A councillor who was secretly filmed asking to be paid through a business partner for promised work on behalf of wind farm investors “blurred the lines” between his public duties and his role as a businessman, his barrister has said.
The Standards in Public Office Commission (Sipo) is investigating whether John O’Donnell, an Independent councillor with Donegal County Council since 2014, breached the code that governs local authority members.
The investigation is being conducted on foot of interviews carried out by an undercover reporter for an RTÉ Investigates programme broadcast in December 2015.
The Sipo hearing, which took place on Tuesday, was shown footage of a meeting in Letterkenny, Co Donegal, during which a woman who said her name was Nina Carlson told Mr O’Donnell she was from Iceland and was acting for a London-based investment company interested in possible wind farm ventures.
Ms Carlson was not the real name of the woman and her true identity was not revealed at the hearing.
In the clip of the interview with the reporter, Mr O’Donnell expressed strong support for the project, but stressed the need to “work very quietly” on it.
In terms of compensation, he said: “I don’t want to be seen … I’ll get paid through [a business partner]. For my protection he has to be involved. I can’t seen to be involved in this directly. But I’ll be working tirelessly at the coalface.”
In another exchange, he provided the reporter with a private email address and encouraged her to contact him that way rather than through his official Donegal County Council email.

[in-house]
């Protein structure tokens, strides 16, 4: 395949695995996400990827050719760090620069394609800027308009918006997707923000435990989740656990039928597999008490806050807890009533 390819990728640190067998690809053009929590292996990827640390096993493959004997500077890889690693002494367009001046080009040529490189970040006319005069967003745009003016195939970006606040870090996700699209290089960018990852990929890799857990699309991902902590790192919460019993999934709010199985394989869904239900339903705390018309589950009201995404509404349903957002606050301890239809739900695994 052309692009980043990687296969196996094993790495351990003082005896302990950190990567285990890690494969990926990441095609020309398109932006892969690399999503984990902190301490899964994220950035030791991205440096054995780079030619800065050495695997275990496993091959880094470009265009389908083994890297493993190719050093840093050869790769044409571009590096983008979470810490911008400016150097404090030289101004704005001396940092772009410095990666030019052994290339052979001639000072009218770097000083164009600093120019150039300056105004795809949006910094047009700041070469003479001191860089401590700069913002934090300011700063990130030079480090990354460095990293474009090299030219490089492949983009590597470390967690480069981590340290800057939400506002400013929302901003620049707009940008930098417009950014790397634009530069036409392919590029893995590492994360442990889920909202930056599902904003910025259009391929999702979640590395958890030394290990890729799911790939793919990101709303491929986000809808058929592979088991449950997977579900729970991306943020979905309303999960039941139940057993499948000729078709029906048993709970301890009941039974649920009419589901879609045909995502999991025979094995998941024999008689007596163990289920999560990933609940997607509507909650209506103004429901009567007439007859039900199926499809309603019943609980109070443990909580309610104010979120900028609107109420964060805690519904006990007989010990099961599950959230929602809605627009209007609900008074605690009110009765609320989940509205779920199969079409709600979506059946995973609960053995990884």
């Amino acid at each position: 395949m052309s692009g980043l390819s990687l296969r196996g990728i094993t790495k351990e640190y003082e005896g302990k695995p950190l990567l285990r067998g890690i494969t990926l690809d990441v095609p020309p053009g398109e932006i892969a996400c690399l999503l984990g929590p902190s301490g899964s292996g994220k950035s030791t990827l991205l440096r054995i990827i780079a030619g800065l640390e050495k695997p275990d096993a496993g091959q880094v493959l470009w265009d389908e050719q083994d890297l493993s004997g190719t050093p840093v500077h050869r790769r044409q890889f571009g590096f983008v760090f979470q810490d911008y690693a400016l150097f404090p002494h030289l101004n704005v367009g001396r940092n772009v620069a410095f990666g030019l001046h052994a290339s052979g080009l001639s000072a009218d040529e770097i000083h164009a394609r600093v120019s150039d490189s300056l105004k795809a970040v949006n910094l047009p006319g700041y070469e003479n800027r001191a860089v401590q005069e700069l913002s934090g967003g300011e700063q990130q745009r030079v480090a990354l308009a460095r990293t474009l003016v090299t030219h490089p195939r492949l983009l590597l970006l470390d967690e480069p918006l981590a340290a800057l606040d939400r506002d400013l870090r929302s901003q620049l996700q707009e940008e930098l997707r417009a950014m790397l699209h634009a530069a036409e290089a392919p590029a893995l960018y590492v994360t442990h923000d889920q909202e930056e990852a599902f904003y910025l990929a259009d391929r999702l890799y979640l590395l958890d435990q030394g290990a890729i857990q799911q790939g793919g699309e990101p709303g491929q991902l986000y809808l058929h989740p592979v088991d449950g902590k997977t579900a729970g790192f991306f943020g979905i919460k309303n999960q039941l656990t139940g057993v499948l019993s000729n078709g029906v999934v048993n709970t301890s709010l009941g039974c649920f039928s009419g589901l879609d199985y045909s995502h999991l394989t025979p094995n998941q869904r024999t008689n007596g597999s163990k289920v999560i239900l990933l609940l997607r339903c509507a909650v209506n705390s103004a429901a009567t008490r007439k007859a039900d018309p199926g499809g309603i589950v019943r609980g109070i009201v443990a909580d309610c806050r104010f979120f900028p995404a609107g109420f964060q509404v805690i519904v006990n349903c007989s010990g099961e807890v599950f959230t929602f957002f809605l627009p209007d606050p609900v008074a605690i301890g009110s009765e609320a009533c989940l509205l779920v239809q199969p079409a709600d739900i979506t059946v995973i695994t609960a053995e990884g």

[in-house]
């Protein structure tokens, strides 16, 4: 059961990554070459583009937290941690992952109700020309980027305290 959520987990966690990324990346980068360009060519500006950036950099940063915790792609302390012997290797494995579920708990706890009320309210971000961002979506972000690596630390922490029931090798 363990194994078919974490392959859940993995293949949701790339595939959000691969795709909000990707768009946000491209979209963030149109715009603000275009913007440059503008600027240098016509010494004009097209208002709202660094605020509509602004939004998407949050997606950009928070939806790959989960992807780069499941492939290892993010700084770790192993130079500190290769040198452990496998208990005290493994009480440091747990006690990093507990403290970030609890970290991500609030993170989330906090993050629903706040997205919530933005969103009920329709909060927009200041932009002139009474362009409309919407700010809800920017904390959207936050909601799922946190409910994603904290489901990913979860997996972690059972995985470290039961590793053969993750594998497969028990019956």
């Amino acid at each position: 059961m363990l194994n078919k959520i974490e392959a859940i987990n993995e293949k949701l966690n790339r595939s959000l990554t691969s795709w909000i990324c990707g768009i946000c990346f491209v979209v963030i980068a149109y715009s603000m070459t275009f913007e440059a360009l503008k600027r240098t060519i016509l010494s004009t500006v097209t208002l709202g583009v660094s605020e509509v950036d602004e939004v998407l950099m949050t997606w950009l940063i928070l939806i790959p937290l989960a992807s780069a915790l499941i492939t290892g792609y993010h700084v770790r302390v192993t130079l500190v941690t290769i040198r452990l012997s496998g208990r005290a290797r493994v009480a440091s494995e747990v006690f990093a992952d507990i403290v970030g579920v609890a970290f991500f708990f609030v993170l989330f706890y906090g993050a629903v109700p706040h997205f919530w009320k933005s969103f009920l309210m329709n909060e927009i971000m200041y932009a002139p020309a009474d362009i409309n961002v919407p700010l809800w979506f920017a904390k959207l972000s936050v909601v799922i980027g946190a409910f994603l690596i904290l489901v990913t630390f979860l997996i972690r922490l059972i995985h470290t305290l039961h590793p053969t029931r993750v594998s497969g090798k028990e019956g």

Pointing out that she could be an undercover reporter, Mr O’Donnell then told her she could contact him via his mobile phone now that he had met her and become “comfortable” with her.
He has since claimed that he had been speaking in his capacity as a businessman and not as a local councillor. He declined to give evidence on Tuesday.
However, his barrister, Mark O’Connell, said Mr O’Donnell had been “negligent” but had not sought to enrich himself.
“My client was a businessman,” he said. “He was seeking to promote a commercial project in Donegal, which he believed in and thought was a good idea. Obviously the issue is that there are demarcation lines with his role as a councillor.
“I don’t believe its fair to say he was intentional or reckless in his disregard for that demarcation. I think his role as a businessman was probably mixed up with that as a councillor. I don’t think there’s a doubt about that.
“But I think his overall intention was to be as open as he could. The demarcations between his roles as a businessman and a politician were clearly blurred. I believe this was negligence and nothing more than that.
“Cllr O’Donnell did not seek money. He did not exact money, and he did not accept money.”
Mr O’Connell said his client had apologised for the “blurring of lines” on “several occasions” and had “paid a very high price for it”.
“As a result of this episode, financial institutions have withdrawn support from him, he’s gone through an insolvency process and suffered an ongoing campaign of abuse on social media, which has caused him huge distress,” he said.
Three councillors were featured in the RTÉ programme. Cllr Joe Queenan of Sligo County Council was before Sipo on Monday, while Cllr Hugh McElvaney of Monaghan County Council is due before the ethics watchdog on Monday.
Further submissions in relation to Mr O’Donnell will be made on October 5th.